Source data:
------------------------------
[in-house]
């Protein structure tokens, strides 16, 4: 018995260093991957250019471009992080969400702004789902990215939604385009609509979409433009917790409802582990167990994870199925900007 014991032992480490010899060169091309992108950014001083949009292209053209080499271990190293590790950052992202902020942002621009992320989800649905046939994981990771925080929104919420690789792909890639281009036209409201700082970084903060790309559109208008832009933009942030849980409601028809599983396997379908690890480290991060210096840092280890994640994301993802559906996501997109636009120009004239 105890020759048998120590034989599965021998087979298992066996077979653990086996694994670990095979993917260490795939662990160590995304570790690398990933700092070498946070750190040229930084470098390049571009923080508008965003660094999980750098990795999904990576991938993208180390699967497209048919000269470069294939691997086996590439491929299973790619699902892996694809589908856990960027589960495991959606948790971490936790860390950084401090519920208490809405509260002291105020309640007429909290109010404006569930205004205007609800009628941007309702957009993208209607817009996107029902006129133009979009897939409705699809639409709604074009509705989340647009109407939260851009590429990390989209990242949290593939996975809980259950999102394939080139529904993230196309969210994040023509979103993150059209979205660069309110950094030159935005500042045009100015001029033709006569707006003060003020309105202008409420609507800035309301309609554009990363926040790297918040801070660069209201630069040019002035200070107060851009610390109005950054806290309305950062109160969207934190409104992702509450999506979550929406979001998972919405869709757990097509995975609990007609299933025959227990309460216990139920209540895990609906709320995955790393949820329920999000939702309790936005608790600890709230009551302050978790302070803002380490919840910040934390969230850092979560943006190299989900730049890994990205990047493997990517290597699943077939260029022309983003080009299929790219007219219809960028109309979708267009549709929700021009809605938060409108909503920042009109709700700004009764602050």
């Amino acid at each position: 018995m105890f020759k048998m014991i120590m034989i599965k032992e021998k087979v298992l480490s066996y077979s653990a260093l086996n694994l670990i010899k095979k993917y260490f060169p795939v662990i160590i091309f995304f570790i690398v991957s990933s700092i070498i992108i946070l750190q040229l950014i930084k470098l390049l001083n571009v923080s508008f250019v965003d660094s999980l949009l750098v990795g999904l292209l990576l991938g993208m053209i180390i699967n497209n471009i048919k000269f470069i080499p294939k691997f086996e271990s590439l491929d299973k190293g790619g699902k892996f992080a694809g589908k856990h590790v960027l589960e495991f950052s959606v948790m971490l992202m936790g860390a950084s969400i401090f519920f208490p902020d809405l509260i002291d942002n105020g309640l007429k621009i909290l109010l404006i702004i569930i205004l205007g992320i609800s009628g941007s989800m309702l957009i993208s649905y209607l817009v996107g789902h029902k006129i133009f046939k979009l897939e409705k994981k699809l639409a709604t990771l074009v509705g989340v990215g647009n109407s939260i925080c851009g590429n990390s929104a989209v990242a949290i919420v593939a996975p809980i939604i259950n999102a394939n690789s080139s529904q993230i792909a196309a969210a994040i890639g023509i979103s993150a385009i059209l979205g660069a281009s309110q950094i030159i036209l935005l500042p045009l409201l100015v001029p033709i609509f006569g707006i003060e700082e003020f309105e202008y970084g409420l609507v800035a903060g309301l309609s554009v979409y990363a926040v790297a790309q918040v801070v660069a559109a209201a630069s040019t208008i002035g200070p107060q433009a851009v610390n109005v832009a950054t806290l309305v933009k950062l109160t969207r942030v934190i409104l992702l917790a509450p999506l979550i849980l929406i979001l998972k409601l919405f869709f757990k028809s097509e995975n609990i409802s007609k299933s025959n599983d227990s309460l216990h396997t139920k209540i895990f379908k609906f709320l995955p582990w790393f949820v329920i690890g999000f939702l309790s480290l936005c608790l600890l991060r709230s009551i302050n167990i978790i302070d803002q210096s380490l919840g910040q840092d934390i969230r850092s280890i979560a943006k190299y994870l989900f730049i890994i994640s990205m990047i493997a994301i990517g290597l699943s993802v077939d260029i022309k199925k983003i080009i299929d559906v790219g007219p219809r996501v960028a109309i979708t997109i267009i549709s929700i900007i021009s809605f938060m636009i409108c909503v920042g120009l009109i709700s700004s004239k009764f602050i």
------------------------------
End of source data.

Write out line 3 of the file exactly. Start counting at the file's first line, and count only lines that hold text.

């Amino acid at each position: 018995m105890f020759k048998m014991i120590m034989i599965k032992e021998k087979v298992l480490s066996y077979s653990a260093l086996n694994l670990i010899k095979k993917y260490f060169p795939v662990i160590i091309f995304f570790i690398v991957s990933s700092i070498i992108i946070l750190q040229l950014i930084k470098l390049l001083n571009v923080s508008f250019v965003d660094s999980l949009l750098v990795g999904l292209l990576l991938g993208m053209i180390i699967n497209n471009i048919k000269f470069i080499p294939k691997f086996e271990s590439l491929d299973k190293g790619g699902k892996f992080a694809g589908k856990h590790v960027l589960e495991f950052s959606v948790m971490l992202m936790g860390a950084s969400i401090f519920f208490p902020d809405l509260i002291d942002n105020g309640l007429k621009i909290l109010l404006i702004i569930i205004l205007g992320i609800s009628g941007s989800m309702l957009i993208s649905y209607l817009v996107g789902h029902k006129i133009f046939k979009l897939e409705k994981k699809l639409a709604t990771l074009v509705g989340v990215g647009n109407s939260i925080c851009g590429n990390s929104a989209v990242a949290i919420v593939a996975p809980i939604i259950n999102a394939n690789s080139s529904q993230i792909a196309a969210a994040i890639g023509i979103s993150a385009i059209l979205g660069a281009s309110q950094i030159i036209l935005l500042p045009l409201l100015v001029p033709i609509f006569g707006i003060e700082e003020f309105e202008y970084g409420l609507v800035a903060g309301l309609s554009v979409y990363a926040v790297a790309q918040v801070v660069a559109a209201a630069s040019t208008i002035g200070p107060q433009a851009v610390n109005v832009a950054t806290l309305v933009k950062l109160t969207r942030v934190i409104l992702l917790a509450p999506l979550i849980l929406i979001l998972k409601l919405f869709f757990k028809s097509e995975n609990i409802s007609k299933s025959n599983d227990s309460l216990h396997t139920k209540i895990f379908k609906f709320l995955p582990w790393f949820v329920i690890g999000f939702l309790s480290l936005c608790l600890l991060r709230s009551i302050n167990i978790i302070d803002q210096s380490l919840g910040q840092d934390i969230r850092s280890i979560a943006k190299y994870l989900f730049i890994i994640s990205m990047i493997a994301i990517g290597l699943s993802v077939d260029i022309k199925k983003i080009i299929d559906v790219g007219p219809r996501v960028a109309i979708t997109i267009i549709s929700i900007i021009s809605f938060m636009i409108c909503v920042g120009l009109i709700s700004s004239k009764f602050i």